Young Men (organization)

Young Men (organization)
Young Men
Formation 1875
Type Non-profit
Purpose/focus religious instruction; personal standards and development; adolescent male support; Scouting
Headquarters Salt Lake City, Utah, USA
General President David L. Beck
Main organ General presidency and general board
Parent organization The Church of Jesus Christ of Latter-day Saints
Affiliations Aaronic priesthood; Young Women
Website lds.org

The Young Men (often referred to incorrectly as Young Men's) is a youth organization and an official auxiliary of The Church of Jesus Christ of Latter-day Saints (LDS Church). The purpose of the organization is to assist the Aaronic Priesthood in promoting the growth and development of male Latter-day Saints ages 12 to 18.

Contents

History

Mutual Improvement Association Scouts in front of the Church Administration Building, c. 1917. With the organization of the Boy Scouts of America in 1910, the LDS Church organized the MIA Scouts a year later, and became one of the first sponsoring organization of the BSA in 1913.

The first official youth association of the church—the Young Gentlemen’s and Young Ladies’ Relief Society—was organized by church founder Joseph Smith in February 1843. In 1854, Apostle Lorenzo Snow organized the Polysophical Society and encouraged young Latter-day Saints to join. In 1875, Church President Brigham Young organized the Young Men’s Mutual Improvement Association (YMMIA) and intended that it act as a male equivalent of the Young Ladies' Cooperative Retrenchment Association, which was renamed the Young Ladies' National Mutual Improvement Association in 1877. The purpose was to "help young men develop their gifts, to stand up and speak, and to bear testimony."[1].

A central committee of the YMMIA led by Junius F. Wells was formed in 1876 to oversee the organization, conduct missionary work, and issue general instructions. A YMMIA general superintendency (later renamed general "presidency") was formed by Church President John Taylor in 1880.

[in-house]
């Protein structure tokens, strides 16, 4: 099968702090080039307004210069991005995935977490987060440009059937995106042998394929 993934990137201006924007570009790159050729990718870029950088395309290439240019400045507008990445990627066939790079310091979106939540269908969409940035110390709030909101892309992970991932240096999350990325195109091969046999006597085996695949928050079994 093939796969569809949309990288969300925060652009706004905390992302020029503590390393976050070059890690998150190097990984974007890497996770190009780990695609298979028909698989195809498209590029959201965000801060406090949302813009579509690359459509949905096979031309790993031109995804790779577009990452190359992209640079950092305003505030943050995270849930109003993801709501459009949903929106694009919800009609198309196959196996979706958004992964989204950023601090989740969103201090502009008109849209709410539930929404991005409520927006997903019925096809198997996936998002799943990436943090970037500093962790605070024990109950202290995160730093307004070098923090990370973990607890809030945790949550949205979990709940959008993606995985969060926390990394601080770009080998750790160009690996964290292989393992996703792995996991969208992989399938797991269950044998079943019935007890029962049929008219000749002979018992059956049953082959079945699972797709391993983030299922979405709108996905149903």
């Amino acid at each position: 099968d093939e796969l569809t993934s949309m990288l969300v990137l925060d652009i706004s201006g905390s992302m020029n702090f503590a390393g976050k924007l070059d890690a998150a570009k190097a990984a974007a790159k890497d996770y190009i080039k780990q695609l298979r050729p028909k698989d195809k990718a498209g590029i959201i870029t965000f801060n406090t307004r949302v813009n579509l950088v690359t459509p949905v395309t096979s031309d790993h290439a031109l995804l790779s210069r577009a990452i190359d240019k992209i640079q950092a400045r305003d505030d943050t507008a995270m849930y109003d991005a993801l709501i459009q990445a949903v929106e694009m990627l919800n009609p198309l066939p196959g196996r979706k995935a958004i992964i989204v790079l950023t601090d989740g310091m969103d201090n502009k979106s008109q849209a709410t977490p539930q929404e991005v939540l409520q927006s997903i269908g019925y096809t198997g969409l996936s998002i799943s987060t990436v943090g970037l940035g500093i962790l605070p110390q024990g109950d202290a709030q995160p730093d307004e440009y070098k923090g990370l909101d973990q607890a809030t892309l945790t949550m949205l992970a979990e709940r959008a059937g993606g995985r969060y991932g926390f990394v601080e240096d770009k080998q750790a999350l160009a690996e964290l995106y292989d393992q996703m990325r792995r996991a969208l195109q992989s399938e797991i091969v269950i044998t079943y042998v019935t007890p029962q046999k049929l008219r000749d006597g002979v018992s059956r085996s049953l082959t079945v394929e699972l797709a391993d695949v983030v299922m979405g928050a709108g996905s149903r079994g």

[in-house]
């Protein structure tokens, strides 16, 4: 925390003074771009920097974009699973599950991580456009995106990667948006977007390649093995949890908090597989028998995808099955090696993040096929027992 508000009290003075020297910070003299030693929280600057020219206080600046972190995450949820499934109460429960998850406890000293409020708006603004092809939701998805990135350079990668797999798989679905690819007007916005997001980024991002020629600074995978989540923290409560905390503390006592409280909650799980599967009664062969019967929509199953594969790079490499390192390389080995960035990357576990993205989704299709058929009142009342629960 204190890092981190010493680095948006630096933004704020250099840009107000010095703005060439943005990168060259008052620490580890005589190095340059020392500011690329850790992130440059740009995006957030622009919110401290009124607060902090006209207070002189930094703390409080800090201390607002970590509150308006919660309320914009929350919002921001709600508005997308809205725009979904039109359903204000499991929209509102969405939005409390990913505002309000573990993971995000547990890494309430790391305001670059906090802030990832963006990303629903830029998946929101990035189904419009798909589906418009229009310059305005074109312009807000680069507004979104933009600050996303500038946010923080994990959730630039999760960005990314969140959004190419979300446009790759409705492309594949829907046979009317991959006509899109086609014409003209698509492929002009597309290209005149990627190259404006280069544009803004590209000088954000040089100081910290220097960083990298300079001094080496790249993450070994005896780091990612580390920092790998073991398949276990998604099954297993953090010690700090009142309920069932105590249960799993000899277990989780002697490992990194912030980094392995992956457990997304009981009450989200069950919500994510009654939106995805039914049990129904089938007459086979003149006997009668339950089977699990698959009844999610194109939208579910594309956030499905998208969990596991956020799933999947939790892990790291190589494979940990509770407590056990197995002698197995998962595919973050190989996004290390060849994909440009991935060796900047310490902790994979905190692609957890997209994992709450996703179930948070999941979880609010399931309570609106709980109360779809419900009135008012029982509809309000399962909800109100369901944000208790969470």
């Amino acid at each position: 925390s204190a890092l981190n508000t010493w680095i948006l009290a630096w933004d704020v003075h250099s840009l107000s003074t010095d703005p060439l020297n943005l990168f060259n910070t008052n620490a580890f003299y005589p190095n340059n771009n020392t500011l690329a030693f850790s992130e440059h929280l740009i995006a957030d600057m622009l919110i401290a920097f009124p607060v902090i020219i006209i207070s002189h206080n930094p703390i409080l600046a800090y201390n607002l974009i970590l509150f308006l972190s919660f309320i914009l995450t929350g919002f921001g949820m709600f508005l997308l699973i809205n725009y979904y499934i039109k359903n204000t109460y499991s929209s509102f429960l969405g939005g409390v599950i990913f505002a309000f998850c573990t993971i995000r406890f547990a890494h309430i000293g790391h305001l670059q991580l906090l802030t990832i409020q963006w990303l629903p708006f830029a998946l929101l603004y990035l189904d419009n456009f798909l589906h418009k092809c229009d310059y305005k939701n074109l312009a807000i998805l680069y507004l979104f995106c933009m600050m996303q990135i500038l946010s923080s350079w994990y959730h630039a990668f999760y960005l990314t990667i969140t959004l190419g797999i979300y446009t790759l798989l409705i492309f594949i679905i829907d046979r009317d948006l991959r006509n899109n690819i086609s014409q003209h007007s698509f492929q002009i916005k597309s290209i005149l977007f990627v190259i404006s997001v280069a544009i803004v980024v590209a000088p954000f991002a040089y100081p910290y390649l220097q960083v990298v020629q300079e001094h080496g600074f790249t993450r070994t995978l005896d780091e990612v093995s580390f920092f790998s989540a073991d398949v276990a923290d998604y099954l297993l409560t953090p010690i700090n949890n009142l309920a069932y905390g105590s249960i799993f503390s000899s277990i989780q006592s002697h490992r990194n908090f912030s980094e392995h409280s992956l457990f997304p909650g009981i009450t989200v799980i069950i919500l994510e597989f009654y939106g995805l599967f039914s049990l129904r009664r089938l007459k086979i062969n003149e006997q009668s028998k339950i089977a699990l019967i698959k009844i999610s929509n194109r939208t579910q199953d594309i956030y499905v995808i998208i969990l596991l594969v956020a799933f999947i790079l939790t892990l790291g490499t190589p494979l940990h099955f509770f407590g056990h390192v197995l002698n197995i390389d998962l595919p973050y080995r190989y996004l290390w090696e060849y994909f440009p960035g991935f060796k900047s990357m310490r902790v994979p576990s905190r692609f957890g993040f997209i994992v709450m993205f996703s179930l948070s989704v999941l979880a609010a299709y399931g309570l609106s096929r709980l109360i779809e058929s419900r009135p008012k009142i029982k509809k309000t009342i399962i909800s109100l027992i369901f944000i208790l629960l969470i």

In 1901, the YMMIA was divided into junior and senior classes. In 1911, the church followed the pattern developed by the Boy Scouts of America and created the YMMIA Scouts. The organization was officially integrated into the Boy Scouts of America on May 21, 1913.

In the 1970s, the YMMIA was briefly merged with the church's Aaronic priesthood organization and the church's organization for young women and officially renamed the Aaronic Priesthood MIA Young Women. In June 1974, this consolidation was reversed: an independent Young Women Organization was restored and the name of the Young Men organization was changed to Aaronic Priesthood. Also in 1974, the church eliminated the YMMIA General Presidency, placing the organization under the direction of the Presiding Bishopric. The organization's name was changed to simply Young Men in May 1977 and a general presidency was reinstated.

Chronology of the general superintendencies and presidencies of the Young Men

No. Dates General President
(General Superintendents in Italics)
(Church general authorities in bold)
First Counselor
(First Assistants in Italics)
(Church general authorities in bold)
Second Counselor
(Second Assistants in Italics)
(Church general authorities in bold)
Additional Assistant
(Church general authorities in bold)
1 1876–1880 Junius F. Wells Milton H. Hardy Rodney C. Badger
2 1880–1898 Wilford Woodruff Joseph F. Smith Moses Thatcher
3 1898–1901 Lorenzo Snow Joseph F. Smith Heber J. Grant B. H. Roberts
4 1901–1918 Joseph F. Smith Heber J. Grant B. H. Roberts
5 1918–1921 Anthony W. Ivins B. H. Roberts Richard R. Lyman
6 1921–1935 George Albert Smith B. H. Roberts Richard R. Lyman
Melvin J. Ballard
7 1935–1937 Albert E. Bowen George Q. Morris Franklin L. West
8 1937–1948 George Q. Morris Joseph J. Cannon
John D. Giles
Burton K. Farnsworth
Lorenzo H. Hatch
9 1948–1958 Elbert R. Curtis A. Walter Stevenson Ralph W. Hardy
David S. King
10 1958–1962 Joseph T. Bentley Alvin R. Dyer (1958)
G. Carlos Smith (1958–1961
Marvin J. Ashton (1961–1962)
Marvin J. Ashton (1958–1961)
Verl F. Scott (1961)
Carl W. Buehner (1961–1962)
11 1962–1969 G. Carlos Smith Marvin J. Ashton Carl W. Buehner (1962–1967)
George R. Hill III (1967–1969)
12 1969–1972 W. Jay Eldredge George R. Hill III (1969–1971)
George I. Cannon (1972)
George I. Cannon (1969–1972)
Robert L. Backman (1972)
13 1972–1974 Robert L. Backman LeGrand R. Curtis Jack H. Goaslind
1974–1977 None
(Under jurisdiction of Presiding Bishopric)
Victor L. Brown (Presiding Bishop)
H. Burke Peterson (Presiding Bishopric) J. Richard Clarke (Presiding Bishopric)
14 1977–1979 Neil D. Schaerrer Graham W. Doxey Quinn G. McKay
15 1979–1985 Robert L. Backman Vaughn J. Featherstone Rex D. Pinegar
16 1985–1990 Vaughn J. Featherstone Rex D. Pinegar (1985–1989)
Jeffrey R. Holland (1989–1990)
Robert L. Simpson (1985–1986)
Hartman Rector Jr. (1986–1988)
Robert B. Harbertson (1988–1989)
Monte J. Brough (1989–1990)
17 1990–1998 Jack H. Goaslind LeGrand R. Curtis (1990–1991)
Robert K. Dellenbach (1991–1992)
Stephen D. Nadauld (1992–1996)
Vaughn J. Featherstone (1996–1997)
F. David Stanley (1997)
Robert K. Dellenbach (1997–1998)